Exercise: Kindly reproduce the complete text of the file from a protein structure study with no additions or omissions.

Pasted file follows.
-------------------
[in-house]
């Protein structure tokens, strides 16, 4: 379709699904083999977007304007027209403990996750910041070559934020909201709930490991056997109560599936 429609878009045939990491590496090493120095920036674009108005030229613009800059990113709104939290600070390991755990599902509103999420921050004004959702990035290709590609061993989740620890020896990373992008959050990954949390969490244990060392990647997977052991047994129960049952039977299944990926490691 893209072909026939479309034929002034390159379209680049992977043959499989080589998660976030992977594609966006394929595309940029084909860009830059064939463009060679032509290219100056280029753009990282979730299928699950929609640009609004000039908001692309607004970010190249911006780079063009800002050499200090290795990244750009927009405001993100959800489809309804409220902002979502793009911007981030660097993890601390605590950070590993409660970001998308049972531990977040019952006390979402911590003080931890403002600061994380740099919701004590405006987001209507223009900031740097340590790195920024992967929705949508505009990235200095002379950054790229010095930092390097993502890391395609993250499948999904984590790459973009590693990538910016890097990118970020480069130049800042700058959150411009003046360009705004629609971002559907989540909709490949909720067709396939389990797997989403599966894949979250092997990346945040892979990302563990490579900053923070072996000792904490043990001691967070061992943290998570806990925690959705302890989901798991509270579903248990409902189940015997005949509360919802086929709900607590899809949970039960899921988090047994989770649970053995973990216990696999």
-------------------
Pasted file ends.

[in-house]
């Protein structure tokens, strides 16, 4: 379709699904083999977007304007027209403990996750910041070559934020909201709930490991056997109560599936 429609878009045939990491590496090493120095920036674009108005030229613009800059990113709104939290600070390991755990599902509103999420921050004004959702990035290709590609061993989740620890020896990373992008959050990954949390969490244990060392990647997977052991047994129960049952039977299944990926490691 893209072909026939479309034929002034390159379209680049992977043959499989080589998660976030992977594609966006394929595309940029084909860009830059064939463009060679032509290219100056280029753009990282979730299928699950929609640009609004000039908001692309607004970010190249911006780079063009800002050499200090290795990244750009927009405001993100959800489809309804409220902002979502793009911007981030660097993890601390605590950070590993409660970001998308049972531990977040019952006390979402911590003080931890403002600061994380740099919701004590405006987001209507223009900031740097340590790195920024992967929705949508505009990235200095002379950054790229010095930092390097993502890391395609993250499948999904984590790459973009590693990538910016890097990118970020480069130049800042700058959150411009003046360009705004629609971002559907989540909709490949909720067709396939389990797997989403599966894949979250092997990346945040892979990302563990490579900053923070072996000792904490043990001691967070061992943290998570806990925690959705302890989901798991509270579903248990409902189940015997005949509360919802086929709900607590899809949970039960899921988090047994989770649970053995973990216990696999």